Earth mass

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Earth mass (M, where ⊕ is the symbol for planet Earth) is the unit of mass equal to that of Earth. 1 M = (5.97219±0.0006)×1024 kg .[1][2] Earth mass is often used to represent masses of rocky terrestrial planets.

The three other terrestrial planets of the Solar SystemMercury, Venus, and Mars—have masses of 0.055 M, 0.815 M, and 0.107 M, respectively.

One Earth mass can be converted to related units:

History of measurement[edit]

Modern methods of determining the mass of the earth involve calculating the gravitational coefficient of the Earth and dividing by the Newtonian constant of gravitation

 M_\oplus =\frac{ GM_\oplus}{ G }.

The GM product is determined using laser ranging data from earth orbiting satellites.[6]

Earlier attempts[when?] to determine Earth's mass involved measuring G directly using the Cavendish experiment, and solving for M from combining the two equations

F = ma and F = G\frac{mM_\oplus}{r^2}

using earth's gravity, g as the acceleration and combining the equations gives

mg = G\frac{mM_\oplus}{r^2}.

Solving for M gives the relationship

M_\oplus = \frac{gr^2}{G}

With this method, the values for Earth's surface gravity, radius, and G were measured empirically.

Even earlier attempts[when?] to "weigh" the earth involved estimating the mean density of the earth and its volume.

 M_\oplus = \rho V

Variation[edit]

Earth's mass is constantly changing due to many contributors. Currently, the mechanisms responsible for the loss of mass exceed the mechanisms associated with mass gain. A number of factors are involved, but can be classified into two categories; net transfer of matter, and mass which is gained or lost through the absorption or release of energy due to the Mass–energy equivalence principle. Several examples are provided:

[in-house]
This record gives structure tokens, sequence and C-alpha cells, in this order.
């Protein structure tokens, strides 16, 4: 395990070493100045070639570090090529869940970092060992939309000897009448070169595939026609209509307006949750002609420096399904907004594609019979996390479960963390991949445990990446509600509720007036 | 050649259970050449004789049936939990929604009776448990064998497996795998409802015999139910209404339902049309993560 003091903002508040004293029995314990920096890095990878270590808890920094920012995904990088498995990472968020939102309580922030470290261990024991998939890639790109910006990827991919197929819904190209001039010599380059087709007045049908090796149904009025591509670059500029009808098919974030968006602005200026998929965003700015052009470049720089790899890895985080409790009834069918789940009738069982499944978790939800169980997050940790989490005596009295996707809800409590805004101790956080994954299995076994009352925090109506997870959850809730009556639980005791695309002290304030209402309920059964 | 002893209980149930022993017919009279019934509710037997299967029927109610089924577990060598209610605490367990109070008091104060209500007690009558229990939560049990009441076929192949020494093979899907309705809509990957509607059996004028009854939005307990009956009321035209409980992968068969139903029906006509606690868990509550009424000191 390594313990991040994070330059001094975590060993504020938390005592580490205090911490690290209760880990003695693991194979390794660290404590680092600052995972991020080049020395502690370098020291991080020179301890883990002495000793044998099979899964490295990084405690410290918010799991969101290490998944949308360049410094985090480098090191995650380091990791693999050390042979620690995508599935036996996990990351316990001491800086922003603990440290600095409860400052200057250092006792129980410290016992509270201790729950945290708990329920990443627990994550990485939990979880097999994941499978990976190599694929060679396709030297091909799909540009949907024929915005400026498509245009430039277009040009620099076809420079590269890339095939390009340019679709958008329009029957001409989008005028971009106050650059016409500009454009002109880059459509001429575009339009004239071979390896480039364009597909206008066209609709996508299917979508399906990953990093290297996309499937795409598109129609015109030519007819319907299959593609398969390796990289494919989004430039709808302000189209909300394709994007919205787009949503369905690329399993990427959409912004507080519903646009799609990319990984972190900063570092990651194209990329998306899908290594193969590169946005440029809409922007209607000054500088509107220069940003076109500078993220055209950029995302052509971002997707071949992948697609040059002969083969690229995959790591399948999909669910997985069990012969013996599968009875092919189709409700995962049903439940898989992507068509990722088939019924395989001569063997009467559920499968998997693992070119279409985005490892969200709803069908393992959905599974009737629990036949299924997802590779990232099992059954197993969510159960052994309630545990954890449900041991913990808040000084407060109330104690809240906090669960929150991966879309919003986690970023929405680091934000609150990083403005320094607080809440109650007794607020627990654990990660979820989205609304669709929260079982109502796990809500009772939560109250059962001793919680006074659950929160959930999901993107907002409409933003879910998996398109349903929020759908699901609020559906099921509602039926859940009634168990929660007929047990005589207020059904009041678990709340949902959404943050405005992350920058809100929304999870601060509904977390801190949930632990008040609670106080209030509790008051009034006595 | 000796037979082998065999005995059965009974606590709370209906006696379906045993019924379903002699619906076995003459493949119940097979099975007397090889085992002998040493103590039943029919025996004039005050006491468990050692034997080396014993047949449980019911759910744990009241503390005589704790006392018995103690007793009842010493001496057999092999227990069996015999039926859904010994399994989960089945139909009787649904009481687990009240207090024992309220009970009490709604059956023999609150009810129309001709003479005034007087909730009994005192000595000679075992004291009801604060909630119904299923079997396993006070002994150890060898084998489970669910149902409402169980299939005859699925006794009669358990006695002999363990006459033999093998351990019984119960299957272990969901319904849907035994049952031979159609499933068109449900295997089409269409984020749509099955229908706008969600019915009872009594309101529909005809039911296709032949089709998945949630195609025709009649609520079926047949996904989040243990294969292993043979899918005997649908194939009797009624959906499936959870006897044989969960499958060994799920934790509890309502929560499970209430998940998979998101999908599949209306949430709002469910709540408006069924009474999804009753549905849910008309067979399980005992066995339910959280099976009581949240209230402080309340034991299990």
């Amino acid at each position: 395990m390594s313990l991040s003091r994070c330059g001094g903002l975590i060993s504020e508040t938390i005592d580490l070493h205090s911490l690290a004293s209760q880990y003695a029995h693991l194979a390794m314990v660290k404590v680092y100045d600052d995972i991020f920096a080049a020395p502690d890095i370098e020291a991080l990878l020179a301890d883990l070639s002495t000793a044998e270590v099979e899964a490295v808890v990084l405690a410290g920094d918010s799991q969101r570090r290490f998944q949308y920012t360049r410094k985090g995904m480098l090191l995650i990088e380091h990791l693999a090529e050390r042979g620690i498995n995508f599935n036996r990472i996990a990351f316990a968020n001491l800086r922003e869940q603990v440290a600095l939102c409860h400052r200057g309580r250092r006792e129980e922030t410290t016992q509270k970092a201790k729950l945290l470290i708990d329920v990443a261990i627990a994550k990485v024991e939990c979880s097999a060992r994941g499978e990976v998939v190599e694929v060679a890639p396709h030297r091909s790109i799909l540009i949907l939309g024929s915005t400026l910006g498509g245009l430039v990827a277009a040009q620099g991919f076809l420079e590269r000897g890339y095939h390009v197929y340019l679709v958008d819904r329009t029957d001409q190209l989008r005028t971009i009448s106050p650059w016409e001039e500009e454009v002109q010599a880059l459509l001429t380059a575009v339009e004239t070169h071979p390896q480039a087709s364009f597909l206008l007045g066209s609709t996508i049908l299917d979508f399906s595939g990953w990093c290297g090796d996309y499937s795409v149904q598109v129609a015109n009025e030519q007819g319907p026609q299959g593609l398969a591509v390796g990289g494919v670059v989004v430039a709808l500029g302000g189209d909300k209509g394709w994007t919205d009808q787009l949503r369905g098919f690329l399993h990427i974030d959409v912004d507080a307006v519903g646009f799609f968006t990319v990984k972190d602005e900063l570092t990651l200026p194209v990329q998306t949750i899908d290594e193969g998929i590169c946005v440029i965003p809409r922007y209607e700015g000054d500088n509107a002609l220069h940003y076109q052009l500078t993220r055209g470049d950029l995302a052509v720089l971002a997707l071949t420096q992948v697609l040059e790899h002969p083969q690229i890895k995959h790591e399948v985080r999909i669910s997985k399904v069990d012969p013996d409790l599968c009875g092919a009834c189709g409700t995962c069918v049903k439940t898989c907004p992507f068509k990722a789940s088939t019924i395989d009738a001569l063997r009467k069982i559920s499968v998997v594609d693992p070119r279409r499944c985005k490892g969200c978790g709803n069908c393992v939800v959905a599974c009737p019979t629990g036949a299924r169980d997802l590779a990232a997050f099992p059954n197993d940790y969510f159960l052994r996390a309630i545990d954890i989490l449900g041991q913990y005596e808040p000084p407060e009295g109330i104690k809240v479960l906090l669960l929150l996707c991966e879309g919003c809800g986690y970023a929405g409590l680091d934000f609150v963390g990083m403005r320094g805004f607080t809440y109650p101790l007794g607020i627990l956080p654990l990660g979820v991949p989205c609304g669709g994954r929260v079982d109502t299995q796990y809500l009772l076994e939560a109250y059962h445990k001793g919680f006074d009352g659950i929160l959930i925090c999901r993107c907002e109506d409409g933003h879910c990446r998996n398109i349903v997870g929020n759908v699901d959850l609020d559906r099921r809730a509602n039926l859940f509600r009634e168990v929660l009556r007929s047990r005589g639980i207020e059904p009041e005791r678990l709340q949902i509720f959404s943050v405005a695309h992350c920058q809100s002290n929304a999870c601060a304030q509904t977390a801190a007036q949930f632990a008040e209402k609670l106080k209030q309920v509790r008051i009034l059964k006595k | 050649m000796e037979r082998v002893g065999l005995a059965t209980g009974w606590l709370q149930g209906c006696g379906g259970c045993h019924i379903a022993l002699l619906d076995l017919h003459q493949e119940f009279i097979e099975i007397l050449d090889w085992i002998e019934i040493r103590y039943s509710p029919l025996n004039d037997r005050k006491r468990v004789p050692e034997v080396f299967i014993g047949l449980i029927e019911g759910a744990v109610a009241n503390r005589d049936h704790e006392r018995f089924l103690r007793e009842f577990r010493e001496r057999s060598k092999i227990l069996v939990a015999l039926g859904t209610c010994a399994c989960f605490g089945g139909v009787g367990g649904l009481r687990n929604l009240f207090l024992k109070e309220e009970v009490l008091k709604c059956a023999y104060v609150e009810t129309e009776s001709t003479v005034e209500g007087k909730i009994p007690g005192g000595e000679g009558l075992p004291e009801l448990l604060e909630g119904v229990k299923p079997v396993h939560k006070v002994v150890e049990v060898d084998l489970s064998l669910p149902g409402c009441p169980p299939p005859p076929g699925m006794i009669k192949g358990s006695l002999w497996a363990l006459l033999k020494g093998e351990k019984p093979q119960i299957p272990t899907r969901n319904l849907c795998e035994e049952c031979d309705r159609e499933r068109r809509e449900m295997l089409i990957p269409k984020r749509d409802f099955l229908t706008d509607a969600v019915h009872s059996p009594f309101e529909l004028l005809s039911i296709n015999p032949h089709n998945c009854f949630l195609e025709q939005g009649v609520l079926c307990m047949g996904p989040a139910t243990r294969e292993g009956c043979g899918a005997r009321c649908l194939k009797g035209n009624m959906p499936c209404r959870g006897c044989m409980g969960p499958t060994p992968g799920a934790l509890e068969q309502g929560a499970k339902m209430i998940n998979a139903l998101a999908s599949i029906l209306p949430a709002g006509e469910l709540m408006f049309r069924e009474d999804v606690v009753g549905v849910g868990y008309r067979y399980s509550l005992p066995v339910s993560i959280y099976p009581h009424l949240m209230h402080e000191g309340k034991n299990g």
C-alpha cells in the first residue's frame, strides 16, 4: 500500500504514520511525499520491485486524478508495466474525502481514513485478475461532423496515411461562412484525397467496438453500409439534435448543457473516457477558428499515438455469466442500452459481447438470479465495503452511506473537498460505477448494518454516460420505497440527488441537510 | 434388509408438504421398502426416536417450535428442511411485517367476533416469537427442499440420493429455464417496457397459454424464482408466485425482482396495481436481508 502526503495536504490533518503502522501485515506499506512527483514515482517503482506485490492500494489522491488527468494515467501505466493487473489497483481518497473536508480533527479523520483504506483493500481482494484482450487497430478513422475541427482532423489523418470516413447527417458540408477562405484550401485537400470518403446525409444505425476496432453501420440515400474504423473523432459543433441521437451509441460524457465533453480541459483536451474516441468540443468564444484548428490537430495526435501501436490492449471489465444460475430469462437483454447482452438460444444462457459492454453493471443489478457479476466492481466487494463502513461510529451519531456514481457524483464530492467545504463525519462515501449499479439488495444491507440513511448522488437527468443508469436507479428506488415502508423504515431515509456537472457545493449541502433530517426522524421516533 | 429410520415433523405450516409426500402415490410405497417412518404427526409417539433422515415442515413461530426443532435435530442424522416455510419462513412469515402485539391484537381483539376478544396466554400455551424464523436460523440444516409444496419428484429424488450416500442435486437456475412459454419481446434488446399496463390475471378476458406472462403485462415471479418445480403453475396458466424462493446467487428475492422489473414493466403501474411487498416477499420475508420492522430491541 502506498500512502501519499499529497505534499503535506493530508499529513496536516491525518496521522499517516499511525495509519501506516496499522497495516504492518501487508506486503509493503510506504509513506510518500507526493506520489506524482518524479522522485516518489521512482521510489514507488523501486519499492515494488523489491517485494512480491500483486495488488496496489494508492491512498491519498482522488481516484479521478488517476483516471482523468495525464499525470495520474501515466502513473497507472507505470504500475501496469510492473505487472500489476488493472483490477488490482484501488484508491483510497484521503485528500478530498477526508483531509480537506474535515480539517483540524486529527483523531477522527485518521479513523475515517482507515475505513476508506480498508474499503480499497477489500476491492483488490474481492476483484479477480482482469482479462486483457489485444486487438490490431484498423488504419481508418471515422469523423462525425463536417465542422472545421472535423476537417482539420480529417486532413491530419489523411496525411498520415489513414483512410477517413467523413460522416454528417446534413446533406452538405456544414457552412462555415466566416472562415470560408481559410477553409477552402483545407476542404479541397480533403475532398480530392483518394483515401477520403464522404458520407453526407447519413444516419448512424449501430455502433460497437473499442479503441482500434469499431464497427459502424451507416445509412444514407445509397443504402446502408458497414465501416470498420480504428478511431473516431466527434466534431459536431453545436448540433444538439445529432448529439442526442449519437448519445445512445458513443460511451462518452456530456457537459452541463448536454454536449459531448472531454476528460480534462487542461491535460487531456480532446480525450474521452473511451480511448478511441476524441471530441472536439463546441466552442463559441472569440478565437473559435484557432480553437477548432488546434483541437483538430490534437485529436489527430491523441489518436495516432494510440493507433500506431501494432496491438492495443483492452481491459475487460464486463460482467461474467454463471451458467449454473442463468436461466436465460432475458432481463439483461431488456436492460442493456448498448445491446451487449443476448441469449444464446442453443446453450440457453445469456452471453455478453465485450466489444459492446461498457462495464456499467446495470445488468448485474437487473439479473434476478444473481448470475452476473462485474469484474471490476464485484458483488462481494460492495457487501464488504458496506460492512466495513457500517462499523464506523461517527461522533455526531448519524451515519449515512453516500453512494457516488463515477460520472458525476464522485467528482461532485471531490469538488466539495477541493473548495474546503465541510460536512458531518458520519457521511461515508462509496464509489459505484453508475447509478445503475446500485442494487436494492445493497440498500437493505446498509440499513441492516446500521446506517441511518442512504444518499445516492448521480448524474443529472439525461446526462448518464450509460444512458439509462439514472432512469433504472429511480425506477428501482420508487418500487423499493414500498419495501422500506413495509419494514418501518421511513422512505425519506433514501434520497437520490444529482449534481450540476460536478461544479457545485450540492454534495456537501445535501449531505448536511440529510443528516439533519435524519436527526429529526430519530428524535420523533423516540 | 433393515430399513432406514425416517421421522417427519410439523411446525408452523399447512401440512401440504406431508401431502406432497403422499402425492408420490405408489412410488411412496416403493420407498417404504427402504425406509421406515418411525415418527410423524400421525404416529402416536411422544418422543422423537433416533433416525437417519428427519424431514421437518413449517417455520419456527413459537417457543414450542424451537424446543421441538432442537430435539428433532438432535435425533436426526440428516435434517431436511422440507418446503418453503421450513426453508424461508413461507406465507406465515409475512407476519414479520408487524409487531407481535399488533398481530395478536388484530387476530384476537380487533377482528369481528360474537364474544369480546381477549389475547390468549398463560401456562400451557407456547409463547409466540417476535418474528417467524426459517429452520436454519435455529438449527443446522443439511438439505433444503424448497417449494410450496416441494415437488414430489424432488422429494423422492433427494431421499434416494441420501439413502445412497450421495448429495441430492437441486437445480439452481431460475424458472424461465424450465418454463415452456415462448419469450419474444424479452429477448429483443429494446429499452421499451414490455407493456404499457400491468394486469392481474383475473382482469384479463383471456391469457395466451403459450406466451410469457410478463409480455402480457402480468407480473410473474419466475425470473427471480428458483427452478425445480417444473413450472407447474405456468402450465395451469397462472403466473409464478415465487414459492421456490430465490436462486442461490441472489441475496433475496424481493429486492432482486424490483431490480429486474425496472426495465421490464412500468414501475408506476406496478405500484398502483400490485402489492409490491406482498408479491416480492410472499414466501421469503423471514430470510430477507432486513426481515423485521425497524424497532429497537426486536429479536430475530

Net gains[edit]

In-falling material
Cosmic dust, meteors, comets, etc. are the most significant contributor to Earth's increase in mass. The sum of material is estimated to be 37000–78000 tons annually[7][8]
Solar energy conversion (minuscule)
Solar energy is converted into part of the mass of Earth by photosynthetic pigments, so effectively the Sun is sending matter to be stored on Earth chemically, with photosynthesizing organisms and energy as the intermediaries. Over millions of years this mass is substantial, though most of it has been reconverted into heat and then lost (re-radiated) through chemical processes, either natural or man-made.[citation needed]
Artificial photosynthesis (minuscule)